Don Bosco Sanctuary

Inspiration of Brasilia

My next destination brought me to the city of Brasilia, Brazil. The city id found in the top half of South America, and the lower centre of Brazil. This is quite a large city, at about 5,800 square kilometres. The population of 2.5 million has a GDP per capita of about $62,000. Being the capitol city of Brazil, I am not surprised to find that the native language is Portuguese. When I approached the Santuario Dom Bosco, I was mildly shocked by its plain and comely exterior. I've heard many remark of the incredible beauty of the Sanctuary, so I entered the doors hopeful that the inside would be better than the beige visage that had initially greeted me. When, I entered the building, the first thing thatI noticed was darkness, as my eyes gradually adjusted to the lighting. The only source of light came directly from the sun, spilling in through the numerous windows. The windows were multi-panneled panes of varying shades of blue, bathing the large room in a warm, comforting blue. The wide area left little to draw the attention from a large crucifix, set at the front. It is said to be carved by Gotfredo Tralli, out of a single cedar tree. The large golden chandelier also begs for attention. It is constructed of 7,400 pieces of Murano glass, and was designed by architect Alvimar Moreira.

Posted by Nesawf 10:03 Archived in Brazil Tagged religion Comments (0)

Chamberlin Observatory

Starting off close to home, at a historic astrological observatory in the heart of Denver.

As I begin my tour of the some of the world's more personalized places. My trip will be centrally focused on major religious sites, as well as places that hold strong meaning in the scientific community. Since I wanted my first stop to be in my home state of Colorado, I decided to go to the prestigious and globally revered Chamberlin Observatory. Built in 1890, the observatory is in proud possession of 1894 Alvan Clark-Saegmuller 20'' refracting telescope. Located in the southwest centre of the USA, North of Mexico, and South of Canada. The main language here is English, but I have noticed a mix of other languages as well, most notably spanish. The city is roughly 153 square miles, and has a relative population of a little over 650,000. Denver has a GDP of 187.1 billion. Upon arriving at the observatory, I revel at how clean and well-maintained it appears. I then discovered that it had been fully renovated in 2008, with a Historic Colorado grant. It looks similar to what I had anticipated, but it takes my breath away nonetheless. A white dome tops off the old fashioned brick structure quite nicely. As I enter the building, it is hard to notice anything but the incredibly large telescope monumented in the centre of the room. Although it is massively impressive, I still look forward to the rest of my stops.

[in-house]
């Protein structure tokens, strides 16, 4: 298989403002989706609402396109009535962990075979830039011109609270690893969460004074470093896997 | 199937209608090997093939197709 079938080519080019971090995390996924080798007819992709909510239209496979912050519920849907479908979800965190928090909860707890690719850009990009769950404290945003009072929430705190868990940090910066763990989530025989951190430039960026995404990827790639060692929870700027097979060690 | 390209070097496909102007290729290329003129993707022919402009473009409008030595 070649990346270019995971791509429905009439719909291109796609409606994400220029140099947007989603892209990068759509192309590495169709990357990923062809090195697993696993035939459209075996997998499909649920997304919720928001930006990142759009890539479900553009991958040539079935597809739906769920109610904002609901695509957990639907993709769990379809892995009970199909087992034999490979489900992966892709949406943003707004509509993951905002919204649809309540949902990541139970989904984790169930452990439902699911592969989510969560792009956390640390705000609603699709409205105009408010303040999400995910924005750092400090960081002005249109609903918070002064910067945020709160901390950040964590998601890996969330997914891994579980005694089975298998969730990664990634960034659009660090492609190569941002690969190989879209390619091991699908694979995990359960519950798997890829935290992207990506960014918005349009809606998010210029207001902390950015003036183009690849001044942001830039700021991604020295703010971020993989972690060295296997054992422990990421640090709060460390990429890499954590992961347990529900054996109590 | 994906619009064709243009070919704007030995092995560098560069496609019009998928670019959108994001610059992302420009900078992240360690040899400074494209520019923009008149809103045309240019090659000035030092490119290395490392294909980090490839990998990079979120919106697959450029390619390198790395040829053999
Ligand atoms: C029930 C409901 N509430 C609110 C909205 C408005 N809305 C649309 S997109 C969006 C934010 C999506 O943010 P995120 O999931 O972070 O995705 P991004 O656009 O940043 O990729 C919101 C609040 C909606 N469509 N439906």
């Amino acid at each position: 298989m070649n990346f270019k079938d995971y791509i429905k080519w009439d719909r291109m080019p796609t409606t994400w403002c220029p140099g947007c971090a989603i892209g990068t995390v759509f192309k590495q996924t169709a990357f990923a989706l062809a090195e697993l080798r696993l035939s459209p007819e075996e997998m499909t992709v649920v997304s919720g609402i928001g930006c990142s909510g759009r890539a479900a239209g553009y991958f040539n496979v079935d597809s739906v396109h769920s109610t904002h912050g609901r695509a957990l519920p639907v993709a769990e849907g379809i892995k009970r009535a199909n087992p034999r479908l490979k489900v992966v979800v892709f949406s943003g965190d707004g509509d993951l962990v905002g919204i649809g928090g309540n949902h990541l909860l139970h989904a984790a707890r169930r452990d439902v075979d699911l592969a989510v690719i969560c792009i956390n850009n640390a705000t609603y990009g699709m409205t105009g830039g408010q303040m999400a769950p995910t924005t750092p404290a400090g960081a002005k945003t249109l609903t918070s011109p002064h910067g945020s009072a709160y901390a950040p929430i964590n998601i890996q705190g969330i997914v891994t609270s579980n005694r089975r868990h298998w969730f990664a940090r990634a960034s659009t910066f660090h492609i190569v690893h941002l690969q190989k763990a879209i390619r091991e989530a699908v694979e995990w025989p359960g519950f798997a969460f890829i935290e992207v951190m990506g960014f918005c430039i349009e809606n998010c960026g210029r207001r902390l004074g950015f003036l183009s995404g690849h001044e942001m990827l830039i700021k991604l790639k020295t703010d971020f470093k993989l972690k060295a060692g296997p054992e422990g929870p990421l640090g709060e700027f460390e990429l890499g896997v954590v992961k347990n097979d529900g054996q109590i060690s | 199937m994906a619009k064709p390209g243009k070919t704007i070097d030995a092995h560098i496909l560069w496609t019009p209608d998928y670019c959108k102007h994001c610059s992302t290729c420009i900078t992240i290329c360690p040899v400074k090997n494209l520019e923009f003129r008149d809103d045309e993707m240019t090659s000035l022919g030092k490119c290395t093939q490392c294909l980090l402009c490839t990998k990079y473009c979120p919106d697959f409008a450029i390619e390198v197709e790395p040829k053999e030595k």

Posted by Nesawf 10:03 Archived in USA Tagged science Comments (0)